- Alastair Dick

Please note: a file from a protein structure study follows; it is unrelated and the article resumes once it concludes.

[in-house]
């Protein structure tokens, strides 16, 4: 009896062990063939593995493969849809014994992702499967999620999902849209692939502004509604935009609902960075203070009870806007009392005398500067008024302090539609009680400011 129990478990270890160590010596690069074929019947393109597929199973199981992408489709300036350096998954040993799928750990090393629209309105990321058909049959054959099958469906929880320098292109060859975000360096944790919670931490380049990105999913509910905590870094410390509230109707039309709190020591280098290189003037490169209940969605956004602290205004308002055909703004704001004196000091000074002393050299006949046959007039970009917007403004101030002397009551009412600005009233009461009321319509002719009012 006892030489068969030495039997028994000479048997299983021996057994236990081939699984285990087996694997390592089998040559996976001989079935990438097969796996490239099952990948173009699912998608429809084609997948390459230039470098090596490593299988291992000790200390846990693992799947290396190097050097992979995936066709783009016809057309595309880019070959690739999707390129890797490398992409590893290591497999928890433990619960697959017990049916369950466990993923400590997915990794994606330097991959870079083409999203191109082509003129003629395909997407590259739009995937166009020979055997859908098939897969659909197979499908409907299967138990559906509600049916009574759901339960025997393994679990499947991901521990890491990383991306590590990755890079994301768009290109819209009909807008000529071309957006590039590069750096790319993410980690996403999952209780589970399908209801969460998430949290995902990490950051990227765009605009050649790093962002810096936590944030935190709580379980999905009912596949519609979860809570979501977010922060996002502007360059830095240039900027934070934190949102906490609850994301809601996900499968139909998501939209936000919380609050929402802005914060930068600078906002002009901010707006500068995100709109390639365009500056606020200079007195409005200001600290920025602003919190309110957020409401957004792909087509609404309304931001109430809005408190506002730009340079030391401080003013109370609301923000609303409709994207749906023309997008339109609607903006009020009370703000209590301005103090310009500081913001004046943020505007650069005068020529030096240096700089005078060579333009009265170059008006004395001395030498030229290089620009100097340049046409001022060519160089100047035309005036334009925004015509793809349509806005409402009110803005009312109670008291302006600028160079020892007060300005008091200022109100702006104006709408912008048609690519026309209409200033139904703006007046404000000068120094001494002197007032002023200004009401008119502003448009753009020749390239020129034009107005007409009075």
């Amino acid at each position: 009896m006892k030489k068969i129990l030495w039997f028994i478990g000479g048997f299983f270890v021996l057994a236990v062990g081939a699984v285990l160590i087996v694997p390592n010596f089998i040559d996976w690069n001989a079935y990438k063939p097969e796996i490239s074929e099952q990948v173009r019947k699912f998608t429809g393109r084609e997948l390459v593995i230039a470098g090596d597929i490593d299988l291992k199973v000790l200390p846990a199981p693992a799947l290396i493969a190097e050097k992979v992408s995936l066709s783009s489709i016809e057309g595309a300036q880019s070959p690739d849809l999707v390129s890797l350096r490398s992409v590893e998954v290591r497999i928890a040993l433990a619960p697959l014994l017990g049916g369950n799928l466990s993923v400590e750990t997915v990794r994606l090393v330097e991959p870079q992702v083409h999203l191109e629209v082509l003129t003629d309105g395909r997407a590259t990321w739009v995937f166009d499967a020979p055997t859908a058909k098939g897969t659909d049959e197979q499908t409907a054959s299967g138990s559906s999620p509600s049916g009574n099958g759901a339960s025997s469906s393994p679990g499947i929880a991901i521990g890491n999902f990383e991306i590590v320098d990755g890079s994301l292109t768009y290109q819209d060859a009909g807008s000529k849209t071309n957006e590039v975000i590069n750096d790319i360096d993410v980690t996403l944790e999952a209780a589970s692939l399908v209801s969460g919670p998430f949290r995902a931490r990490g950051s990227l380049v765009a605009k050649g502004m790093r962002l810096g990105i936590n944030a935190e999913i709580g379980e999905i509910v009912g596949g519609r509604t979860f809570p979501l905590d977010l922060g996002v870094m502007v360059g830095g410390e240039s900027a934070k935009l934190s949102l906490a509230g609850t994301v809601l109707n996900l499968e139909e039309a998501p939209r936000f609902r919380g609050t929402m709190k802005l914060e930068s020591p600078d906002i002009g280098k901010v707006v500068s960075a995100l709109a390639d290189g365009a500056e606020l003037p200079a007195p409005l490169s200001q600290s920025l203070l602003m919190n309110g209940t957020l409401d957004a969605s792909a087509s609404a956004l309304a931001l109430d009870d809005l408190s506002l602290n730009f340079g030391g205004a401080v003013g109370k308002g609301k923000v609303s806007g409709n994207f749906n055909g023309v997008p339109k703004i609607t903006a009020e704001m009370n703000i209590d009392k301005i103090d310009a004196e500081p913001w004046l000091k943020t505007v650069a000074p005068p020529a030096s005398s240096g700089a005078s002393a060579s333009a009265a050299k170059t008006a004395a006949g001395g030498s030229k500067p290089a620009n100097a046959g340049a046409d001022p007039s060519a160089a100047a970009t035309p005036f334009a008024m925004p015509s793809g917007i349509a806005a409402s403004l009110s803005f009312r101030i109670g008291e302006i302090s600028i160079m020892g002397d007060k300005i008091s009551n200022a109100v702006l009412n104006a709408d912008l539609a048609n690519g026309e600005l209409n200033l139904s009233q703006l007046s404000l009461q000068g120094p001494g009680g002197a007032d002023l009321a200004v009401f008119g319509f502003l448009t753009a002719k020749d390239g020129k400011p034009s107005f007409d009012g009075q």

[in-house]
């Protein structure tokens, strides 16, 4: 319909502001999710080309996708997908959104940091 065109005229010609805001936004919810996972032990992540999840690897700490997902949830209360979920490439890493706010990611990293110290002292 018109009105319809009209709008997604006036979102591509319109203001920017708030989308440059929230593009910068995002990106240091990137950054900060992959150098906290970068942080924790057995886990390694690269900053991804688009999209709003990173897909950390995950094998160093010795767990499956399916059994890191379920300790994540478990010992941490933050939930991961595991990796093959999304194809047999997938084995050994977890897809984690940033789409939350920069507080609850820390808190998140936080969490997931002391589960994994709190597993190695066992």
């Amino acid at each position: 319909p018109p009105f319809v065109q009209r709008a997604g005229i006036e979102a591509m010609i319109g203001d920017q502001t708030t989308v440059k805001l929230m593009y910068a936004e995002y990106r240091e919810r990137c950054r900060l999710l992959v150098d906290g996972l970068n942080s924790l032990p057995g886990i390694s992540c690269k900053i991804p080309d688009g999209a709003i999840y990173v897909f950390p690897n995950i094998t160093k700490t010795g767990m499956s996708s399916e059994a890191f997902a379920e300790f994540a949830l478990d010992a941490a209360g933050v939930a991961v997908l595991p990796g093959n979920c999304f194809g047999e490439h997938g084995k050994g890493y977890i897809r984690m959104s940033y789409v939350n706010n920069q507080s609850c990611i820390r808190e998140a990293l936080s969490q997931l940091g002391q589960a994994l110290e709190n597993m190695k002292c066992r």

Indian drum name of medieval and later times, found nowadays only in certain compound and derivative forms. It probably derives from the Sanskrit ātodya, through the intermediate Prakrit (Middle Indo-Aryan) form āojja (‘musical instrument’, but with a root meaning ‘percussion’), rather than from vādya, as has been thought. The 13th-century Saṅgītaratnākara gives the huḍukkā (barrel drum) the alternative names āvaja or skandhāvaja (‘shoulder āvaja’), the latter referring to the use of the shoulder-strap in obtaining variable tension. In the same source the smaller local (deśi) version of the elongated barrel drum paṭ aha is named aḍḍāvaja (‘half āvaja’). The late 16th-century Ā’īn-i–akbarī describes the āvaj as ‘similar to two falconers’ drums joined together’, probably, like the modern huṙuk (hourglass drum), also played with variable tension. As well as mentioning the ardhāvaj, the same source gives an early reference to the pakhāvaj (‘side ...